Post Number: 19
|Posted on Thursday, March 05, 2009 - 07:23 am: ||
I'm wondering if the colostrum supplements made from bovine colostrum are effective in horses? I have one that I just purchased this year to use as a supplement, not as a replacement for equine colostrum, but didn't know if there is really any value to using it or not? Does anybody know?
Post Number: 2295
|Posted on Thursday, March 05, 2009 - 09:23 am: ||
There is some value, but not as much as equine colostrum. It's probably better than nothing, but is not going to give a good spectrum of protection.
Post Number: 20
|Posted on Thursday, March 05, 2009 - 02:32 pm: ||
Thanks, Jos. I appreciate your answer!
Post Number: 1
|Posted on Thursday, March 19, 2009 - 12:58 pm: ||
Does this colostrum generally contain antibodies to strangles? At $100 a Litter, I would hope so. My mare who gave birth a few days ago had a golf ball sized lump (that she has had for over a month) open this morning. I thought that it was tooth related since she is young. She has no fever and no nasal/resp symptoms. The vet is pretty much, "nothing we can do but put her on antibiotics and wait". The foal received both the mares and bottled colostrum.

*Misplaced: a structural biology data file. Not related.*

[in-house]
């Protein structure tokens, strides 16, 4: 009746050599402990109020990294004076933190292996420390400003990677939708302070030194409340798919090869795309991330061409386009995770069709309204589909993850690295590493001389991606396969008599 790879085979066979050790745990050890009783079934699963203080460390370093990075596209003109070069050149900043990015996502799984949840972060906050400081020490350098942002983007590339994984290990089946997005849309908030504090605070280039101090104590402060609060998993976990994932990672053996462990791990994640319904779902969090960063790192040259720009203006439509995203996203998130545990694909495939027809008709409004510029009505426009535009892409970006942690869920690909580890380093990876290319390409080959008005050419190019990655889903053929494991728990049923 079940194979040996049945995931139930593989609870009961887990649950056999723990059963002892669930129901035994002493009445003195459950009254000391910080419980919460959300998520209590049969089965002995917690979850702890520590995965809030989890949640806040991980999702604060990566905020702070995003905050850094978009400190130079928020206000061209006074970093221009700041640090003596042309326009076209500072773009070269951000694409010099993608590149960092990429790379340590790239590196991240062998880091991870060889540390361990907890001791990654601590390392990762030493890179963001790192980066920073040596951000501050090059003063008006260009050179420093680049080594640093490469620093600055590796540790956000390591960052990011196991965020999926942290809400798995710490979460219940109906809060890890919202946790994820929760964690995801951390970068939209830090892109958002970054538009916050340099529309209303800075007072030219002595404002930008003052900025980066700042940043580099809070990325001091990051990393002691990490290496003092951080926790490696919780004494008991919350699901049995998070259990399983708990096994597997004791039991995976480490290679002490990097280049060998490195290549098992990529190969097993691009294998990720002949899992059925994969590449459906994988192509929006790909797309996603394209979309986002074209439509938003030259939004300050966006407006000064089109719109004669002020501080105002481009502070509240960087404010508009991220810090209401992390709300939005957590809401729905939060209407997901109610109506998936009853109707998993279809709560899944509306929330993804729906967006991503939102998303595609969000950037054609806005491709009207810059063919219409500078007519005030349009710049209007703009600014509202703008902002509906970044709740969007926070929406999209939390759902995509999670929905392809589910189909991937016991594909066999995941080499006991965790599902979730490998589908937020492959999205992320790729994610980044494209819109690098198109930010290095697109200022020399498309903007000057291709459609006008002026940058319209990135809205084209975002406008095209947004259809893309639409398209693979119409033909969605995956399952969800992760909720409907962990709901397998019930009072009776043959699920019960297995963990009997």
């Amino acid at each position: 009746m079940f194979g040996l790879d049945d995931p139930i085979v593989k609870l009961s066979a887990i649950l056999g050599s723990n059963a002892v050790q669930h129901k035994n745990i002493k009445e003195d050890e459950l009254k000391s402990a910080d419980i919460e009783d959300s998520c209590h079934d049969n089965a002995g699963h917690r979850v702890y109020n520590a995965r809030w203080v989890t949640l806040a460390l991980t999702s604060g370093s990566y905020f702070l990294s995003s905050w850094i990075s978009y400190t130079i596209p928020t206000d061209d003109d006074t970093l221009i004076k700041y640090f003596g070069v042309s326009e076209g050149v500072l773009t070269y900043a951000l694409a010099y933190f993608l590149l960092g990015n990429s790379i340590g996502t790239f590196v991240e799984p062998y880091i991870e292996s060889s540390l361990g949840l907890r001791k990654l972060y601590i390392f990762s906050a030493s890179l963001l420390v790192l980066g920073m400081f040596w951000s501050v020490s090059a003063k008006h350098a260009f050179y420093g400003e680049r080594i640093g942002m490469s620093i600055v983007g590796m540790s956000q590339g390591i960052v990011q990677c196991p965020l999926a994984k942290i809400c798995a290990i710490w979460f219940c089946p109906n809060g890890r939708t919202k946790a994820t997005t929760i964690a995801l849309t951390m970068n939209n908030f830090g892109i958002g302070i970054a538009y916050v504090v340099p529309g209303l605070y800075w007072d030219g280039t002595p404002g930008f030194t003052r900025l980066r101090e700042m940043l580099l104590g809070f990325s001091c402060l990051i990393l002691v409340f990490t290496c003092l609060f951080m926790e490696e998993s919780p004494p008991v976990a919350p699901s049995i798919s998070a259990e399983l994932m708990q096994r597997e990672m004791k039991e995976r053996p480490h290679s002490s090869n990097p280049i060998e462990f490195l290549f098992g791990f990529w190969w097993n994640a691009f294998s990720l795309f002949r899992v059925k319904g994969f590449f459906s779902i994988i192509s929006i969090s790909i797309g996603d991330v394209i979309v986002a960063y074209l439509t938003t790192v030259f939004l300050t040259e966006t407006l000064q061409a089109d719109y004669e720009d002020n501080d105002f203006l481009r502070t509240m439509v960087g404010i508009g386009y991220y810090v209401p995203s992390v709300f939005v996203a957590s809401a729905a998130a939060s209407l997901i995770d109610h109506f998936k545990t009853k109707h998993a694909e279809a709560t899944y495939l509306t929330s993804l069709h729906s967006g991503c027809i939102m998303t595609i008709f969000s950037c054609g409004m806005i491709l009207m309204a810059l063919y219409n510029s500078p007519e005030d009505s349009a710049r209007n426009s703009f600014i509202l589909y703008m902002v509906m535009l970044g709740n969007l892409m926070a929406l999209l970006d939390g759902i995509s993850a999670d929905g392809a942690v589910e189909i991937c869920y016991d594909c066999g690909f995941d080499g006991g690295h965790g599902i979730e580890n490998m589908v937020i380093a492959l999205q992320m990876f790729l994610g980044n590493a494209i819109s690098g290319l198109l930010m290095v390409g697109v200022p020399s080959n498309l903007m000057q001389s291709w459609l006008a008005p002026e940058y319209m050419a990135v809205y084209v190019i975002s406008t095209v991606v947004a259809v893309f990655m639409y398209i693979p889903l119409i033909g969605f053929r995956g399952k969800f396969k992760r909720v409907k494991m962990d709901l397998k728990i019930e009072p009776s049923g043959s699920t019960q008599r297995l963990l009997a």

Post Number: 35
|Posted on Friday, March 20, 2009 - 10:58 pm: ||
One year my daughters and their dad went to a winter show in January. Shortly after they arrived home, the horses started coming down with strangles. My vet at the time, who raised draft horses himself, said to let it run its course unless there were breathing problems. Three mares foaled while they had strangles and none of the foals got it. It was pretty messy, but thankfully I have never had to deal with it again.
Be careful with antibiotics. Run a full course of treatment or you could end up with the infection moving to other parts of the body, called bastard strangles.